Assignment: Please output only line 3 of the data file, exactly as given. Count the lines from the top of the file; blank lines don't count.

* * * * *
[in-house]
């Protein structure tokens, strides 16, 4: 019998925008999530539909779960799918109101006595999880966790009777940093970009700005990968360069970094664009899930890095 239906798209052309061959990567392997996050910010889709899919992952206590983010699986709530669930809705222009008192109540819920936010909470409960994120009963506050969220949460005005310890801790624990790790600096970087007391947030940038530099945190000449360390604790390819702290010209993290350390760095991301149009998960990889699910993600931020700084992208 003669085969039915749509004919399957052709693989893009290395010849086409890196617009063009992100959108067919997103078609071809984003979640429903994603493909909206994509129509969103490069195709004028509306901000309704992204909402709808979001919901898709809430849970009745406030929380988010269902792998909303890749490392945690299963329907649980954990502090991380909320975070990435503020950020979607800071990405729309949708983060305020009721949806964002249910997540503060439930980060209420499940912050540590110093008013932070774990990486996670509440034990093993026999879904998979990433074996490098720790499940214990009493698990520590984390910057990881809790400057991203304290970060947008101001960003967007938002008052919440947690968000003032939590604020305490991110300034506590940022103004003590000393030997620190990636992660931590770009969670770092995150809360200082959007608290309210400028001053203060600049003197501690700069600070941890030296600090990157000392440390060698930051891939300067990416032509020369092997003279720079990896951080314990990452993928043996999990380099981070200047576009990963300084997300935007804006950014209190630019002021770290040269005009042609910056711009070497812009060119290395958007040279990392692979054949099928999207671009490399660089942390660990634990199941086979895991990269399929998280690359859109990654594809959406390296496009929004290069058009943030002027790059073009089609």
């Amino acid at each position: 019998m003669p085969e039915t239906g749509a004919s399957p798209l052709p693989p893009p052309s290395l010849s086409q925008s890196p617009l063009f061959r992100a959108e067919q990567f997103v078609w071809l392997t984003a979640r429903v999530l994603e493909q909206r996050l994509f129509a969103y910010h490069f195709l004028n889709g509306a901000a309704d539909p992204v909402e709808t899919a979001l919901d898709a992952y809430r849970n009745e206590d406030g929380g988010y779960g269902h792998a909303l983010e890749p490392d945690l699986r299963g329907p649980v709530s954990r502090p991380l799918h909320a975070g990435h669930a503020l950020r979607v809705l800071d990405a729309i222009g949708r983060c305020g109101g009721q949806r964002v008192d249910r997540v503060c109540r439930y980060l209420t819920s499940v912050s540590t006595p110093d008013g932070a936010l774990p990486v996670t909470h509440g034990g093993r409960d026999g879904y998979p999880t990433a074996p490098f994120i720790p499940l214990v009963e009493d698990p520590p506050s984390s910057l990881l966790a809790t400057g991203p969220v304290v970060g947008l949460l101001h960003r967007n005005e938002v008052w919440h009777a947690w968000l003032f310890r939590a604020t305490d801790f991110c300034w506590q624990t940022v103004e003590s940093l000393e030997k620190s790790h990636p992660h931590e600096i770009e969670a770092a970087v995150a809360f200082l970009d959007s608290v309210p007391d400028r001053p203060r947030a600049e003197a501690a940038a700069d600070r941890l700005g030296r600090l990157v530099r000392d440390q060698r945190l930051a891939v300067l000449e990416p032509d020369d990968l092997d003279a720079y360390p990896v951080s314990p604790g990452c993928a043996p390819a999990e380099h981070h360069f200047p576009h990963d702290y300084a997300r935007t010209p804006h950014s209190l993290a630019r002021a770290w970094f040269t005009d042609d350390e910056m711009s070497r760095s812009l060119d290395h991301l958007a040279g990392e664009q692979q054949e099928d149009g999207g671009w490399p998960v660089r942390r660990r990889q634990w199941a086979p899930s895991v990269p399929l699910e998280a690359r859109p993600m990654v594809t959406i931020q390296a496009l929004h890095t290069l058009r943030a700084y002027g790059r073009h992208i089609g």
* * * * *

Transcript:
């Amino acid at each position: 019998m003669p085969e039915t239906g749509a004919s399957p798209l052709p693989p893009p052309s290395l010849s086409q925008s890196p617009l063009f061959r992100a959108e067919q990567f997103v078609w071809l392997t984003a979640r429903v999530l994603e493909q909206r996050l994509f129509a969103y910010h490069f195709l004028n889709g509306a901000a309704d539909p992204v909402e709808t899919a979001l919901d898709a992952y809430r849970n009745e206590d406030g929380g988010y779960g269902h792998a909303l983010e890749p490392d945690l699986r299963g329907p649980v709530s954990r502090p991380l799918h909320a975070g990435h669930a503020l950020r979607v809705l800071d990405a729309i222009g949708r983060c305020g109101g009721q949806r964002v008192d249910r997540v503060c109540r439930y980060l209420t819920s499940v912050s540590t006595p110093d008013g932070a936010l774990p990486v996670t909470h509440g034990g093993r409960d026999g879904y998979p999880t990433a074996p490098f994120i720790p499940l214990v009963e009493d698990p520590p506050s984390s910057l990881l966790a809790t400057g991203p969220v304290v970060g947008l949460l101001h960003r967007n005005e938002v008052w919440h009777a947690w968000l003032f310890r939590a604020t305490d801790f991110c300034w506590q624990t940022v103004e003590s940093l000393e030997k620190s790790h990636p992660h931590e600096i770009e969670a770092a970087v995150a809360f200082l970009d959007s608290v309210p007391d400028r001053p203060r947030a600049e003197a501690a940038a700069d600070r941890l700005g030296r600090l990157v530099r000392d440390q060698r945190l930051a891939v300067l000449e990416p032509d020369d990968l092997d003279a720079y360390p990896v951080s314990p604790g990452c993928a043996p390819a999990e380099h981070h360069f200047p576009h990963d702290y300084a997300r935007t010209p804006h950014s209190l993290a630019r002021a770290w970094f040269t005009d042609d350390e910056m711009s070497r760095s812009l060119d290395h991301l958007a040279g990392e664009q692979q054949e099928d149009g999207g671009w490399p998960v660089r942390r660990r990889q634990w199941a086979p899930s895991v990269p399929l699910e998280a690359r859109p993600m990654v594809t959406i931020q390296a496009l929004h890095t290069l058009r943030a700084y002027g790059r073009h992208i089609g």